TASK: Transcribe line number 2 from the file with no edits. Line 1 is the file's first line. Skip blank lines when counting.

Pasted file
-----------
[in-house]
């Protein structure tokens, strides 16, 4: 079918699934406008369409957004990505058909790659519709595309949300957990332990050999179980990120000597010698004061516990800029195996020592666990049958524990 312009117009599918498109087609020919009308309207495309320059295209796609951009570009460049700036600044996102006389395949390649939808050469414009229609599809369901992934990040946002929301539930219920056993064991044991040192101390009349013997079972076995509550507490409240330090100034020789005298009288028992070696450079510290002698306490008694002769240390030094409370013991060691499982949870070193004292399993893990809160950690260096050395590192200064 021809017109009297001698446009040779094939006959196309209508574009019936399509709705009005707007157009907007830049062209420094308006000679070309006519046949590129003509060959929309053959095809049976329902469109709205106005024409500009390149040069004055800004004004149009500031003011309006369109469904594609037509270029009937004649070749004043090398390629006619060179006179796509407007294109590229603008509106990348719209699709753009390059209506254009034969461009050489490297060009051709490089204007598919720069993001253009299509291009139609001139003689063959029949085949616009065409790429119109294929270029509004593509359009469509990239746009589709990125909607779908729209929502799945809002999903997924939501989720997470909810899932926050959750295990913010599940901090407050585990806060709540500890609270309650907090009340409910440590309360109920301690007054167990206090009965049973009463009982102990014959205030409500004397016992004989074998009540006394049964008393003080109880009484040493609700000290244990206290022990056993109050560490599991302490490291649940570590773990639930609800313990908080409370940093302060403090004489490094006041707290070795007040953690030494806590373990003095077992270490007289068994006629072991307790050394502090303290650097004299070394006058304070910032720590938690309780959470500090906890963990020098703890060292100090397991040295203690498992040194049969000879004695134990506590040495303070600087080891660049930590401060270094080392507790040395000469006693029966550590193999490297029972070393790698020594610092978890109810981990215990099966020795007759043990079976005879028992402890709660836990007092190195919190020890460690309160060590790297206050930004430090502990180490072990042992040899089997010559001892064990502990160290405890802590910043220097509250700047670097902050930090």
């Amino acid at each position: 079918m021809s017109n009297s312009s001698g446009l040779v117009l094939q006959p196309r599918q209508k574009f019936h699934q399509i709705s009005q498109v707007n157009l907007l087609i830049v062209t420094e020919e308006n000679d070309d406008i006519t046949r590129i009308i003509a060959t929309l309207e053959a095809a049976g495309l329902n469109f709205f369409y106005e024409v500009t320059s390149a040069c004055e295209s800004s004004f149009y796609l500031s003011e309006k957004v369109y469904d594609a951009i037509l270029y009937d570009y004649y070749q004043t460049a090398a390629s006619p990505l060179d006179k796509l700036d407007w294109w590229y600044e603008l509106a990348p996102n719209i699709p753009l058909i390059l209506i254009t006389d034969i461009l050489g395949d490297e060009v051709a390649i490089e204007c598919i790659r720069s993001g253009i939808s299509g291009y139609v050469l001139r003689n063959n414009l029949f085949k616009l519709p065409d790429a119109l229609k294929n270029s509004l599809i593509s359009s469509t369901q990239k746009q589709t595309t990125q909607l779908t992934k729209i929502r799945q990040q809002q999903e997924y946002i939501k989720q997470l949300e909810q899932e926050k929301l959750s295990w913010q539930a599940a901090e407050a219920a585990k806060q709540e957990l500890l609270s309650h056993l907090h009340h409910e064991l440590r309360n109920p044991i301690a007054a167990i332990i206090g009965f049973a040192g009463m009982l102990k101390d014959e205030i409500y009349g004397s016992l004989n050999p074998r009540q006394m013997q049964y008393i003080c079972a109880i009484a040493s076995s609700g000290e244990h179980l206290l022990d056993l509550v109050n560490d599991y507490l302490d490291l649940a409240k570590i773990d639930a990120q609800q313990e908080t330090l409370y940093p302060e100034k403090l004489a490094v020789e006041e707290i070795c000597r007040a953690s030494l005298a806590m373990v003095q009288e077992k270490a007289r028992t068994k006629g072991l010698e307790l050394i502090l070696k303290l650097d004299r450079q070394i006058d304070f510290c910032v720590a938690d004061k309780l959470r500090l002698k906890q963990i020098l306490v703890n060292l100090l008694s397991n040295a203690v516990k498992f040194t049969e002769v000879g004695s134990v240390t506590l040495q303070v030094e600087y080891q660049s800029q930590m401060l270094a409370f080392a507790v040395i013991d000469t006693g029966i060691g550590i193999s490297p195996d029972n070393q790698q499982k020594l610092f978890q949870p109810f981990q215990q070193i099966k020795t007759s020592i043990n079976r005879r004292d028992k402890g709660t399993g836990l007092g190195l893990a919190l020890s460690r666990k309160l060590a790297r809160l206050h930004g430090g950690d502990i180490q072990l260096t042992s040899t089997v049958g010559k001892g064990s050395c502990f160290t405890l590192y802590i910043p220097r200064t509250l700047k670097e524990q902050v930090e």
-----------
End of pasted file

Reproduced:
């Protein structure tokens, strides 16, 4: 079918699934406008369409957004990505058909790659519709595309949300957990332990050999179980990120000597010698004061516990800029195996020592666990049958524990 312009117009599918498109087609020919009308309207495309320059295209796609951009570009460049700036600044996102006389395949390649939808050469414009229609599809369901992934990040946002929301539930219920056993064991044991040192101390009349013997079972076995509550507490409240330090100034020789005298009288028992070696450079510290002698306490008694002769240390030094409370013991060691499982949870070193004292399993893990809160950690260096050395590192200064 021809017109009297001698446009040779094939006959196309209508574009019936399509709705009005707007157009907007830049062209420094308006000679070309006519046949590129003509060959929309053959095809049976329902469109709205106005024409500009390149040069004055800004004004149009500031003011309006369109469904594609037509270029009937004649070749004043090398390629006619060179006179796509407007294109590229603008509106990348719209699709753009390059209506254009034969461009050489490297060009051709490089204007598919720069993001253009299509291009139609001139003689063959029949085949616009065409790429119109294929270029509004593509359009469509990239746009589709990125909607779908729209929502799945809002999903997924939501989720997470909810899932926050959750295990913010599940901090407050585990806060709540500890609270309650907090009340409910440590309360109920301690007054167990206090009965049973009463009982102990014959205030409500004397016992004989074998009540006394049964008393003080109880009484040493609700000290244990206290022990056993109050560490599991302490490291649940570590773990639930609800313990908080409370940093302060403090004489490094006041707290070795007040953690030494806590373990003095077992270490007289068994006629072991307790050394502090303290650097004299070394006058304070910032720590938690309780959470500090906890963990020098703890060292100090397991040295203690498992040194049969000879004695134990506590040495303070600087080891660049930590401060270094080392507790040395000469006693029966550590193999490297029972070393790698020594610092978890109810981990215990099966020795007759043990079976005879028992402890709660836990007092190195919190020890460690309160060590790297206050930004430090502990180490072990042992040899089997010559001892064990502990160290405890802590910043220097509250700047670097902050930090």